Snow Depth Retrieval from Wide Band Radar in Trail Valley Creek
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Snow is an essential component in hydrology systems, and more speci cally, monitoring variations in snow cover can provide valuable information about water supply, wildlife habitats, and climate changes. In recent years, the potential of wide band snow radar (e.g. 2-8 GHz) has been discovered with a series of campaigns in Operation IceBrdige (OIB). Due to data from OIB mainly focusing on sea ice, most of the algorithms were also developed for snow on sea ice. As a result, this thesis aimed to test the applicability of the interface-based pulse peakiness snow depth retrieval method to snow on land. In addition, due to the common usage of radar altimeter in sea ice classi cation, this thesis also explored the possibility of adapting some of the ideas in sea ice classi cation to develop another retrieval method. Both approaches were tested on the 6 major vegetation types (tree, tall shrub, riparian shrub, dwarf shrub, tussock, and lichen) in the study area. Snow depth derived from Airborne Laser Scanner (ALS) point clouds was used as the reference for snow depth retrieval. Running the recalibrated pulse peakiness algorithm yielded a Mean Absolute Error (MAE) of 12 cm, 27 cm, 29 cm, 13 cm, 9 cm, and 10 cm for tree, tall shrub, riparian shrub, dwarf shrub, tussock and lichen respectively. It was concluded that the principles behind the pulse peakiness approach is valid for snow on land. The presence of surface vegetation and the hummocky terrain of the study area did present some considerable challenges. In comparison, the classi cation approach using K-means while produced some accurate results under speci c situations, was not as robust as the existing pulse peakiness approach. Although, it was argued that the classi cation approach was in early stages and there were some potential for better results.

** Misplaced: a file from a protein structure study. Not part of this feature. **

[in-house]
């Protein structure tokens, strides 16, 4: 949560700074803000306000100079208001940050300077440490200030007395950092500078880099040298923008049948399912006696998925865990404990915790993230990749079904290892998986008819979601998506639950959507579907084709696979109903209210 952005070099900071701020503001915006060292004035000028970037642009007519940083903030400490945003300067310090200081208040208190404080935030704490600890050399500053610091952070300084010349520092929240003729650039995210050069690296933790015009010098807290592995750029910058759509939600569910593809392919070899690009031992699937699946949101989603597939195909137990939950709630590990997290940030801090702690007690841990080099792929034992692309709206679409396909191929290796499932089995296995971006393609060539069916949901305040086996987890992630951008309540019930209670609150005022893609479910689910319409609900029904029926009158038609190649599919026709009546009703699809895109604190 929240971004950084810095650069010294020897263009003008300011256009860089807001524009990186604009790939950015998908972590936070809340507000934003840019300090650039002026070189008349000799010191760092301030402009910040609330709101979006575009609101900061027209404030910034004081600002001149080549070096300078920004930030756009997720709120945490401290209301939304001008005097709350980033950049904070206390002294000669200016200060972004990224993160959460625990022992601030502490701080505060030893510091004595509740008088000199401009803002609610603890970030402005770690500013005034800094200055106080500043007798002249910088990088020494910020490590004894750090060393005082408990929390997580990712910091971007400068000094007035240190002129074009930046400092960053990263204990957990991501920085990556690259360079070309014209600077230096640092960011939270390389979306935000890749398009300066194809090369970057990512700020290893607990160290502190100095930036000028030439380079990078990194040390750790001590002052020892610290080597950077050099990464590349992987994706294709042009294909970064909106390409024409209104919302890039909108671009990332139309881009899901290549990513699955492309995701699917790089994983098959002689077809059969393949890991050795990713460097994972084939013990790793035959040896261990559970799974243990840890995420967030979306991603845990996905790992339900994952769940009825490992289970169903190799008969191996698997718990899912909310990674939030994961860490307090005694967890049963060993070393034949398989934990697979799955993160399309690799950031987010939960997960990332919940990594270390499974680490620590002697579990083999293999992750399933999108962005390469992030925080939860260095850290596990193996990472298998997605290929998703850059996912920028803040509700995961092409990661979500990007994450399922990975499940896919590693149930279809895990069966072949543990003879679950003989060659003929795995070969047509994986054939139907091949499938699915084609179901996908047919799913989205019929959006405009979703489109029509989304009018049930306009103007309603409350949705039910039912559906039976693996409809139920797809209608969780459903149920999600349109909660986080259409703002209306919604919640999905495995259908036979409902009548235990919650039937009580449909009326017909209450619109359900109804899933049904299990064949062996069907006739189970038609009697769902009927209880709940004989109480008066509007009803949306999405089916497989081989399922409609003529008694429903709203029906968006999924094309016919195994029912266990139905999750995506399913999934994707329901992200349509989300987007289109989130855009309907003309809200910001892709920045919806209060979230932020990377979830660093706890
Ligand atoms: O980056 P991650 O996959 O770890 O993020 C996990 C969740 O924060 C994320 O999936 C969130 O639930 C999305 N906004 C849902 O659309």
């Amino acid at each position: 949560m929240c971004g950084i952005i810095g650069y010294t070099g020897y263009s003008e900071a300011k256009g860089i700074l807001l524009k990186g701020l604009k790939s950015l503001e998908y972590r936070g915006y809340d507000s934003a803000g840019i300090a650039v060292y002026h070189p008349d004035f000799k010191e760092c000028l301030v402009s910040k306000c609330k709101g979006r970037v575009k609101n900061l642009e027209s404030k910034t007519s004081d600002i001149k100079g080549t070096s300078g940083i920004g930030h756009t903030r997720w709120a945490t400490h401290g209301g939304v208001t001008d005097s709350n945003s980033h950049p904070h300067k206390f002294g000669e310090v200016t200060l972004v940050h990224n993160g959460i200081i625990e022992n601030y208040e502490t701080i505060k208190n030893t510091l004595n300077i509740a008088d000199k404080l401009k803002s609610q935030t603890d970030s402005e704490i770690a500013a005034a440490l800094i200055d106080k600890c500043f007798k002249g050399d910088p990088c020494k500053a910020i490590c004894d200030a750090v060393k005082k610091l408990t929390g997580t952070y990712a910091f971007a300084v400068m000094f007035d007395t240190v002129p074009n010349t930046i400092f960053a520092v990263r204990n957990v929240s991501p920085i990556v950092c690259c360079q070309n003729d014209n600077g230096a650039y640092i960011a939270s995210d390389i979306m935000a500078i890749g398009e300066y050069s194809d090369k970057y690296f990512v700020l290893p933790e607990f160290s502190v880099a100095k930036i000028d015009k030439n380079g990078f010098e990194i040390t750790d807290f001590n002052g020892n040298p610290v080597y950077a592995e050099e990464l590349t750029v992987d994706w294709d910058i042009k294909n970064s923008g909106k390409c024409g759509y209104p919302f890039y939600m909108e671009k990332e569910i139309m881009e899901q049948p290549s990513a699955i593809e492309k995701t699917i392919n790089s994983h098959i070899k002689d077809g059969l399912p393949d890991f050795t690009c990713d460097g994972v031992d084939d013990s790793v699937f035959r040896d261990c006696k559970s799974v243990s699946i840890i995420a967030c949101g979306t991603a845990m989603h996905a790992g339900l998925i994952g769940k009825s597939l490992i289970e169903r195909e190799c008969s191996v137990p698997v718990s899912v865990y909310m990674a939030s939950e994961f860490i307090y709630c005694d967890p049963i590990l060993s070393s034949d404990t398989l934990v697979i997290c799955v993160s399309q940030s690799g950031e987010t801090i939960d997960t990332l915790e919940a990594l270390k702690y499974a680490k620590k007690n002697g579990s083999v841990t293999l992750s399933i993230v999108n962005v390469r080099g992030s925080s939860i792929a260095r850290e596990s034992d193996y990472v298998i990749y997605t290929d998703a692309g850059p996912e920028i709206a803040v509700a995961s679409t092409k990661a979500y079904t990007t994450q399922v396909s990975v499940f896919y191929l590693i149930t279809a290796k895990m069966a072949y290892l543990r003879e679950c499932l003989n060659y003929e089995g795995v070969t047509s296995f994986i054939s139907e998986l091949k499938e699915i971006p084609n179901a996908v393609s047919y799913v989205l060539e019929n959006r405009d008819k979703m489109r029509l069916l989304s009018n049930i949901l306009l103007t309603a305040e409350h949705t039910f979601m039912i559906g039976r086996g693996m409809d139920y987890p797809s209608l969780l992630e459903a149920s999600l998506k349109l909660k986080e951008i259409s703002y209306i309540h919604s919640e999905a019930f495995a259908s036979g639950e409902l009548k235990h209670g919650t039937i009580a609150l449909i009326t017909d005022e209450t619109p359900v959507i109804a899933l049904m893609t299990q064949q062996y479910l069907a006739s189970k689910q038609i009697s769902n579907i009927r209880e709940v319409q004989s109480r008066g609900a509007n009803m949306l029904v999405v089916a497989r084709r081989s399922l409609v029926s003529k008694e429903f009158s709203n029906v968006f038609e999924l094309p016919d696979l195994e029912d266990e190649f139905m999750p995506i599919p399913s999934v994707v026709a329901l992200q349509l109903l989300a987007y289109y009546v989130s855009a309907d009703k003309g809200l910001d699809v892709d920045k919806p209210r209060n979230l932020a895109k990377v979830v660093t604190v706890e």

Cite this version of the work
Wei Wang (2022). Snow Depth Retrieval from Wide Band Radar in Trail Valley Creek. UWSpace. http://hdl.handle.net/10012/17915